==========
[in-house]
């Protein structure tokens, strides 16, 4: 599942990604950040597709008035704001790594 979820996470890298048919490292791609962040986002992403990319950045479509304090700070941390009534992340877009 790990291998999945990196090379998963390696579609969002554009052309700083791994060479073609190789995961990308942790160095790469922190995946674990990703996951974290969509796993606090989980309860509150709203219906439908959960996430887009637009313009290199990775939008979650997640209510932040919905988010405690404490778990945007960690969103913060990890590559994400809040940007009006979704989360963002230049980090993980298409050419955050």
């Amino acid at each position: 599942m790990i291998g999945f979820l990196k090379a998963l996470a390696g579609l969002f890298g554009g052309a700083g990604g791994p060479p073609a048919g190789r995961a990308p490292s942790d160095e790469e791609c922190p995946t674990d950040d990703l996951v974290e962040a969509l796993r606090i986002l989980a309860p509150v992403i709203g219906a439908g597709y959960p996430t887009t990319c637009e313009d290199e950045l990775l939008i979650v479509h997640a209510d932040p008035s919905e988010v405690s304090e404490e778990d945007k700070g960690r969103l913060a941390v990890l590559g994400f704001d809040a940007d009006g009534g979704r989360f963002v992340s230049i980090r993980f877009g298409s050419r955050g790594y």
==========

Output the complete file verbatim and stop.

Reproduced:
[in-house]
């Protein structure tokens, strides 16, 4: 599942990604950040597709008035704001790594 979820996470890298048919490292791609962040986002992403990319950045479509304090700070941390009534992340877009 790990291998999945990196090379998963390696579609969002554009052309700083791994060479073609190789995961990308942790160095790469922190995946674990990703996951974290969509796993606090989980309860509150709203219906439908959960996430887009637009313009290199990775939008979650997640209510932040919905988010405690404490778990945007960690969103913060990890590559994400809040940007009006979704989360963002230049980090993980298409050419955050």
């Amino acid at each position: 599942m790990i291998g999945f979820l990196k090379a998963l996470a390696g579609l969002f890298g554009g052309a700083g990604g791994p060479p073609a048919g190789r995961a990308p490292s942790d160095e790469e791609c922190p995946t674990d950040d990703l996951v974290e962040a969509l796993r606090i986002l989980a309860p509150v992403i709203g219906a439908g597709y959960p996430t887009t990319c637009e313009d290199e950045l990775l939008i979650v479509h997640a209510d932040p008035s919905e988010v405690s304090e404490e778990d945007k700070g960690r969103l913060a941390v990890l590559g994400f704001d809040a940007d009006g009534g979704r989360f963002v992340s230049i980090r993980f877009g298409s050419r955050g790594y």